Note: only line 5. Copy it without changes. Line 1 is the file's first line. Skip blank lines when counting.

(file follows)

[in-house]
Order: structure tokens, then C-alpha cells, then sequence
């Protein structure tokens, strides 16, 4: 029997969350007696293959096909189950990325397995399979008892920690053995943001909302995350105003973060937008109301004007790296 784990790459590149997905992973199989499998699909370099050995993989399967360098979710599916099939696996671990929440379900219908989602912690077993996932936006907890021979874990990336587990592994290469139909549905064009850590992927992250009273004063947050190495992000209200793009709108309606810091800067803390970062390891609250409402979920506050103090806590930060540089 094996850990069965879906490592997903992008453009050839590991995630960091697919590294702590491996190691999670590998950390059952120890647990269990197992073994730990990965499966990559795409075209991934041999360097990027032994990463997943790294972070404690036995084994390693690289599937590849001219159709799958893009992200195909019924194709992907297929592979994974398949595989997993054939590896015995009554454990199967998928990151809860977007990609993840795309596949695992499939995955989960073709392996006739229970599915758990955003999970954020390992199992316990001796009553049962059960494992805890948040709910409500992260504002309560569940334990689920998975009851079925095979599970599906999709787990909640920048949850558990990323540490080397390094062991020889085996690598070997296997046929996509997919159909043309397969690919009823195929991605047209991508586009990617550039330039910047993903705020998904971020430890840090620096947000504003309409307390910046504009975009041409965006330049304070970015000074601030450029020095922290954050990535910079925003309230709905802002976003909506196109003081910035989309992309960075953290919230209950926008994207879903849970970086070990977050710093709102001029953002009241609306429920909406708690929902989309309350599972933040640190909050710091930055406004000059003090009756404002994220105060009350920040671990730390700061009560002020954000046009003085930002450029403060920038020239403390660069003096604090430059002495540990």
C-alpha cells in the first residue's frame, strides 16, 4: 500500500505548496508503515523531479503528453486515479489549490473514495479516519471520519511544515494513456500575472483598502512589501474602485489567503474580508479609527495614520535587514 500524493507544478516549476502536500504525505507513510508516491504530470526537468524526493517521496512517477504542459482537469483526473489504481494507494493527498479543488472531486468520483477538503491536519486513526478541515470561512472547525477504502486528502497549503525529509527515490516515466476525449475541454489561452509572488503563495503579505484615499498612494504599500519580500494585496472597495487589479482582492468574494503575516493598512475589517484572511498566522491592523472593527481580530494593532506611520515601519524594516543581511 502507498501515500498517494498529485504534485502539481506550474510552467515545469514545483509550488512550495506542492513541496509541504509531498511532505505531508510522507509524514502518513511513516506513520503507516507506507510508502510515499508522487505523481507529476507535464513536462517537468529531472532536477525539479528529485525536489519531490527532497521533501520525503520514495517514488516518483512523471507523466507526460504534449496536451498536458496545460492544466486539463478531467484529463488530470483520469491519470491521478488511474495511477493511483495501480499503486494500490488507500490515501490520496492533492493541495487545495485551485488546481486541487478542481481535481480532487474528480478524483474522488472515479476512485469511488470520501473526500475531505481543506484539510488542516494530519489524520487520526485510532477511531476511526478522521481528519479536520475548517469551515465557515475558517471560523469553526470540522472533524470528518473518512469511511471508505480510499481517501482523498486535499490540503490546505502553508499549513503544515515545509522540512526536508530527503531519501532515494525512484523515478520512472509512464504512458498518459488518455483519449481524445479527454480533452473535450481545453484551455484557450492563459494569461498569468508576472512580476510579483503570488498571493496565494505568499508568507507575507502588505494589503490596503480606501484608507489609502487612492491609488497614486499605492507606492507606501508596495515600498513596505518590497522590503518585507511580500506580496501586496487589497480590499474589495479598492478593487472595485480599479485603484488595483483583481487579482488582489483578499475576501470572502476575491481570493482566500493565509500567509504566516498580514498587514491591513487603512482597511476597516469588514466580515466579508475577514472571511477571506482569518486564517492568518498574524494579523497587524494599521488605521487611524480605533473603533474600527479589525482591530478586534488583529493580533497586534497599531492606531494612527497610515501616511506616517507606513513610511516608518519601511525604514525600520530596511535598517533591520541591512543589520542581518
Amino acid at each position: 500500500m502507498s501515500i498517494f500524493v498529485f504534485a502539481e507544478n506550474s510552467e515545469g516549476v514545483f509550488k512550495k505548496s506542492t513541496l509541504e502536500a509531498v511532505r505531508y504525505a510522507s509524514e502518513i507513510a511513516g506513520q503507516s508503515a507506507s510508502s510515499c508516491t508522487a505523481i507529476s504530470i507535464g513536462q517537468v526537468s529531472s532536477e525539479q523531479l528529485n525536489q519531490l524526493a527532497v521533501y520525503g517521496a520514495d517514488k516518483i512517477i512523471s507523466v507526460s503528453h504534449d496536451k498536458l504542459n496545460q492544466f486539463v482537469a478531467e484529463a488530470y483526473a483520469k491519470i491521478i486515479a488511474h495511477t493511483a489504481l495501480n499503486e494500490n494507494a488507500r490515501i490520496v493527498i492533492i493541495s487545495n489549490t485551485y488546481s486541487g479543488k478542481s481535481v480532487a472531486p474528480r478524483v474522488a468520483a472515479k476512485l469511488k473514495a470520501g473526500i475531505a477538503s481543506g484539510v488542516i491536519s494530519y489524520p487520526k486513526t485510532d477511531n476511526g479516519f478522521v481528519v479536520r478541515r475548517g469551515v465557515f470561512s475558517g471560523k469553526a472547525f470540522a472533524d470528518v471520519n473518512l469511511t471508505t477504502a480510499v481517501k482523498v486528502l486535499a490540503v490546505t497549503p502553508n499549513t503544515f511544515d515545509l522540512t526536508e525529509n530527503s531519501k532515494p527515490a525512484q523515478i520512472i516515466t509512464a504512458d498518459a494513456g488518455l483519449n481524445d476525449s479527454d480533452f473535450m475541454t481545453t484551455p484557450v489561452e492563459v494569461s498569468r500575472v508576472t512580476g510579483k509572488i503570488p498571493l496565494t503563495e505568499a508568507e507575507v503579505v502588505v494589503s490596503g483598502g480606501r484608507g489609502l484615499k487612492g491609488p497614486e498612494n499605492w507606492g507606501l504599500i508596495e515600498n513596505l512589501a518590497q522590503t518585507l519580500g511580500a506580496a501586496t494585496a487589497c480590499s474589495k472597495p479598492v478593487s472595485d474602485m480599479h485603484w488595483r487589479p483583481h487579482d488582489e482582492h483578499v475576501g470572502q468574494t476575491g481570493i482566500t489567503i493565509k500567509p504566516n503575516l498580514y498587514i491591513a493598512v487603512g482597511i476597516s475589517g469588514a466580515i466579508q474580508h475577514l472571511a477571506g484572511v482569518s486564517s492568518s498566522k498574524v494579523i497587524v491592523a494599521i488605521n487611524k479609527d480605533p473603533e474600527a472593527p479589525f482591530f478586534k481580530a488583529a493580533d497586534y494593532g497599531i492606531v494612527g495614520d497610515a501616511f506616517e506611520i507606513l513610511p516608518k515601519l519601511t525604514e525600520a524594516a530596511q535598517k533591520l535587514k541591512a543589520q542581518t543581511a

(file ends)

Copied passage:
Amino acid at each position: 500500500m502507498s501515500i498517494f500524493v498529485f504534485a502539481e507544478n506550474s510552467e515545469g516549476v514545483f509550488k512550495k505548496s506542492t513541496l509541504e502536500a509531498v511532505r505531508y504525505a510522507s509524514e502518513i507513510a511513516g506513520q503507516s508503515a507506507s510508502s510515499c508516491t508522487a505523481i507529476s504530470i507535464g513536462q517537468v526537468s529531472s532536477e525539479q523531479l528529485n525536489q519531490l524526493a527532497v521533501y520525503g517521496a520514495d517514488k516518483i512517477i512523471s507523466v507526460s503528453h504534449d496536451k498536458l504542459n496545460q492544466f486539463v482537469a478531467e484529463a488530470y483526473a483520469k491519470i491521478i486515479a488511474h495511477t493511483a489504481l495501480n499503486e494500490n494507494a488507500r490515501i490520496v493527498i492533492i493541495s487545495n489549490t485551485y488546481s486541487g479543488k478542481s481535481v480532487a472531486p474528480r478524483v474522488a468520483a472515479k476512485l469511488k473514495a470520501g473526500i475531505a477538503s481543506g484539510v488542516i491536519s494530519y489524520p487520526k486513526t485510532d477511531n476511526g479516519f478522521v481528519v479536520r478541515r475548517g469551515v465557515f470561512s475558517g471560523k469553526a472547525f470540522a472533524d470528518v471520519n473518512l469511511t471508505t477504502a480510499v481517501k482523498v486528502l486535499a490540503v490546505t497549503p502553508n499549513t503544515f511544515d515545509l522540512t526536508e525529509n530527503s531519501k532515494p527515490a525512484q523515478i520512472i516515466t509512464a504512458d498518459a494513456g488518455l483519449n481524445d476525449s479527454d480533452f473535450m475541454t481545453t484551455p484557450v489561452e492563459v494569461s498569468r500575472v508576472t512580476g510579483k509572488i503570488p498571493l496565494t503563495e505568499a508568507e507575507v503579505v502588505v494589503s490596503g483598502g480606501r484608507g489609502l484615499k487612492g491609488p497614486e498612494n499605492w507606492g507606501l504599500i508596495e515600498n513596505l512589501a518590497q522590503t518585507l519580500g511580500a506580496a501586496t494585496a487589497c480590499s474589495k472597495p479598492v478593487s472595485d474602485m480599479h485603484w488595483r487589479p483583481h487579482d488582489e482582492h483578499v475576501g470572502q468574494t476575491g481570493i482566500t489567503i493565509k500567509p504566516n503575516l498580514y498587514i491591513a493598512v487603512g482597511i476597516s475589517g469588514a466580515i466579508q474580508h475577514l472571511a477571506g484572511v482569518s486564517s492568518s498566522k498574524v494579523i497587524v491592523a494599521i488605521n487611524k479609527d480605533p473603533e474600527a472593527p479589525f482591530f478586534k481580530a488583529a493580533d497586534y494593532g497599531i492606531v494612527g495614520d497610515a501616511f506616517e506611520i507606513l513610511p516608518k515601519l519601511t525604514e525600520a524594516a530596511q535598517k533591520l535587514k541591512a543589520q542581518t543581511a